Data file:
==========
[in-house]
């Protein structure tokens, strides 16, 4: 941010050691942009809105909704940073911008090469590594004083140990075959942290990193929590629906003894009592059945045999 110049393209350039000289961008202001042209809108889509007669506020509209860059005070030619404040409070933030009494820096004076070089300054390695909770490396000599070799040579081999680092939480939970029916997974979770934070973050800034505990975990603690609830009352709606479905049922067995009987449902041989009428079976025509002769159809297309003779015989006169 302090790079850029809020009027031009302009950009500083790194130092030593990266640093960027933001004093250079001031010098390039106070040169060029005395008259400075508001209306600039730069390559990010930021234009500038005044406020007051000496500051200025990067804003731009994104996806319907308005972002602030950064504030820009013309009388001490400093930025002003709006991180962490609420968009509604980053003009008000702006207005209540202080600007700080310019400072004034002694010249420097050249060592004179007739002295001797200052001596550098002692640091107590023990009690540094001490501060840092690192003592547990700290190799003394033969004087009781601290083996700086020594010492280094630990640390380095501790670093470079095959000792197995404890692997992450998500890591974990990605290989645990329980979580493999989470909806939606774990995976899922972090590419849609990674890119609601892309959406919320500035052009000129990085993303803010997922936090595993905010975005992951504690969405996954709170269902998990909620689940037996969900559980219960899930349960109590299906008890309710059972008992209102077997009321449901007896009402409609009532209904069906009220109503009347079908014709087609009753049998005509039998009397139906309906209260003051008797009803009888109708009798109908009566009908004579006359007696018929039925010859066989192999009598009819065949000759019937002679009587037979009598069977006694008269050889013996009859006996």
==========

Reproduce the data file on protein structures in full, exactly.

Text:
[in-house]
């Protein structure tokens, strides 16, 4: 941010050691942009809105909704940073911008090469590594004083140990075959942290990193929590629906003894009592059945045999 110049393209350039000289961008202001042209809108889509007669506020509209860059005070030619404040409070933030009494820096004076070089300054390695909770490396000599070799040579081999680092939480939970029916997974979770934070973050800034505990975990603690609830009352709606479905049922067995009987449902041989009428079976025509002769159809297309003779015989006169 302090790079850029809020009027031009302009950009500083790194130092030593990266640093960027933001004093250079001031010098390039106070040169060029005395008259400075508001209306600039730069390559990010930021234009500038005044406020007051000496500051200025990067804003731009994104996806319907308005972002602030950064504030820009013309009388001490400093930025002003709006991180962490609420968009509604980053003009008000702006207005209540202080600007700080310019400072004034002694010249420097050249060592004179007739002295001797200052001596550098002692640091107590023990009690540094001490501060840092690192003592547990700290190799003394033969004087009781601290083996700086020594010492280094630990640390380095501790670093470079095959000792197995404890692997992450998500890591974990990605290989645990329980979580493999989470909806939606774990995976899922972090590419849609990674890119609601892309959406919320500035052009000129990085993303803010997922936090595993905010975005992951504690969405996954709170269902998990909620689940037996969900559980219960899930349960109590299906008890309710059972008992209102077997009321449901007896009402409609009532209904069906009220109503009347079908014709087609009753049998005509039998009397139906309906209260003051008797009803009888109708009798109908009566009908004579006359007696018929039925010859066989192999009598009819065949000759019937002679009587037979009598069977006694008269050889013996009859006996």